4 May 2016

John Montresor’s Plan of the City of New York

By Adam Langlands

One of Firle’s most evocative, and perhaps surprising, treasures is John Montresor’s manuscript map and defensive survey of New York City. An elaborate cartouche, upper left, contains the title, “Plan of the City of New York and its Environs to Greenwich on the North or Hudsons River and to Crown Point on the Sound or East River”, it is undated but was completed in January 1766. At the lower left corner of the map is a ‘redcoat’ soldier guarding a flag: the text on the flag gives an indication who was ultimately responsible for the creation of this historic document: “To his Exc. Tho. Gage Esq. Major Genl. & Comm. in chief of his Majestys Forces in N. America…“.


This original manuscript map, which has remained in the Gage family for the past 250 years, stands as an eloquent memorial to General Thomas Gage – one of the most fascinating figures in the storied Gage family. More immediately, it also recalls the turbulent and uncertain New York winter of 1765-1766 – a time when the American Colonies very nearly erupted into open rebellion.

The hushed and tranquil atmosphere of Firle Place could not be further from the chaotic streets of New York City in the autumn of 1765.  Outraged by the increased taxes brought on by the recently-passed Stamp Act, the Sons of Liberty took to rioting in the streets on a near-daily basis.  General Thomas Gage, then the most powerful military leader in the colonies, recognized the gravity of the situation and on December 16th ordered his most gifted engineer, John Montresor, to survey and draw a map of the area which would include all features pertinent to military maneuvers.   Not only did the map need to be completed quickly, it would have to be done carefully to avoid detection.  Both men knew that if the rioters learned of the scheme (and of General Gage’s intended use for the map), there was a very real possibility that Montresor would be set upon by an angry mob.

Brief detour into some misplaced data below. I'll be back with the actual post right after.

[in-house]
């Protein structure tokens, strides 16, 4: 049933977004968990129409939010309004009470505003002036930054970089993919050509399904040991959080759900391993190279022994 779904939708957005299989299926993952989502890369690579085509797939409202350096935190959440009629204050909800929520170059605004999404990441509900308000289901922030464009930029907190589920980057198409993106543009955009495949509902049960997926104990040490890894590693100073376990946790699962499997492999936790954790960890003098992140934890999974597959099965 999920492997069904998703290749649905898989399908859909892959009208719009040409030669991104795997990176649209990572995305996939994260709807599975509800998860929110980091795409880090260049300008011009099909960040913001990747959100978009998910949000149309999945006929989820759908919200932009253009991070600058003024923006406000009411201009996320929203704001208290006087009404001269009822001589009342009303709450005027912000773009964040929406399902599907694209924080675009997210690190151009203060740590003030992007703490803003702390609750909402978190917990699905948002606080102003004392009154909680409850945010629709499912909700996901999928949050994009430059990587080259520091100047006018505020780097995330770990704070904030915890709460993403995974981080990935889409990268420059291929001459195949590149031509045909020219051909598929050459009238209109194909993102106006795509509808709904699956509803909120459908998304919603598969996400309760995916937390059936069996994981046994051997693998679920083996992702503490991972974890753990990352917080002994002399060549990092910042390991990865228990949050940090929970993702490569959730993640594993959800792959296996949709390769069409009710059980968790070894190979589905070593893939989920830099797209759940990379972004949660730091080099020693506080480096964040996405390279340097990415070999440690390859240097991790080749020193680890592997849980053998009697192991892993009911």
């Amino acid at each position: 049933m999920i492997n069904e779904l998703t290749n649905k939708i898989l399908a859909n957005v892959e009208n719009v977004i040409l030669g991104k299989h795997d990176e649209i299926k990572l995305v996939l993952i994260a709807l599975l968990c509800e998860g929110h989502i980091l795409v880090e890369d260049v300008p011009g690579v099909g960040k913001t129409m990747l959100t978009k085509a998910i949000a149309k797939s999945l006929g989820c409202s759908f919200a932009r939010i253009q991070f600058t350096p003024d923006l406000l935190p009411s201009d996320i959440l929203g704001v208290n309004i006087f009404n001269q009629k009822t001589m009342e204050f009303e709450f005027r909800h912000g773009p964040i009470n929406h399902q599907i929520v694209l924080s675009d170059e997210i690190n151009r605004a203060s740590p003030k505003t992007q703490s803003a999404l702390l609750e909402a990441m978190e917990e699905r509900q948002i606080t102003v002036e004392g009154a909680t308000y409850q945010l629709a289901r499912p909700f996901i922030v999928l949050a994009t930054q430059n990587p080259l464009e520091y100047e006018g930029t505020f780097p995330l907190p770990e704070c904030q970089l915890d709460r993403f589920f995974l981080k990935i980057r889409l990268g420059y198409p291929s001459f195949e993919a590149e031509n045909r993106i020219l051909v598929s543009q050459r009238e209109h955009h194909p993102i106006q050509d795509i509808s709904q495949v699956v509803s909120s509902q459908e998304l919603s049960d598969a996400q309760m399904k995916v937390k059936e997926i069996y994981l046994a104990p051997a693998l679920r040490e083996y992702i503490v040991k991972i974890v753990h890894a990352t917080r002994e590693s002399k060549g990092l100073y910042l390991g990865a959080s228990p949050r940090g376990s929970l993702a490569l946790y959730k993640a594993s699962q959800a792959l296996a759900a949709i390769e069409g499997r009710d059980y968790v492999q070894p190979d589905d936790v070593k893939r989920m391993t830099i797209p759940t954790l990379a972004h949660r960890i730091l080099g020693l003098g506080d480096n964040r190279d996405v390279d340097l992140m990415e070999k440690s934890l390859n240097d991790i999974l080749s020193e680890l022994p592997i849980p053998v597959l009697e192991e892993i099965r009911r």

Viewed against this dramatic backdrop, the finished or ‘fair draft’ map, which was presented to General Gage on March 11, 1766, is a fascinating historical document not only because of what Montresor included but also because of what he omitted. Main thoroughfares, fortifications and hilly terrain are shown while most street names, property boundaries and pertinent municipal buildings are virtually ignored.  The map makes it clear that General Gage’s instructions were well understood–Montresor included only information relevant to military operations.  As a result, this spare-yet-elegant map is a true testament to the turbulent times from which it was born.

In early 1766, with revolt in the air throughout the colonies, the British Parliament reopened debate on the Stamp Act and eventually passed a resolution to repeal it, which was signed by King George III on March 17, 1766 (although official word did not reach New York until May).  Having achieved their goal, the rabble rousers quieted down and the tension in the city subsided.

Thus, General Gage had no need to resort to military force and the map was stored away for future use.  John Montresor, taking a well-deserved leave of absence from the army after the brutal challenges of the previous winter, set sail for England in October 1766. Tucked inside his trunk was his own hand-drawn copy of the ‘fair draft’ map that he had presented to General Gage. This second manuscript map, which was engraved by P. Andrews in London in April 1767, was subsequently lost.  But the engraving that Montresor oversaw became the first in the so-called Montresor-Ratzer-Sauthier sequence of engraved maps of New York City. This sequence resulted in the best cartographic representations of mid to late 18th-century New York City and its environs. It was added to by surveyors Bernard Ratzer and Claude Joseph Sauthier, whose maps appeared in c.1770 and 1776 respectively. So, whilst the Montresor engraved published map marks the start of the published sequence, it is the Montresor manuscript survey, commissioned by General Gage, which remains the progenitor.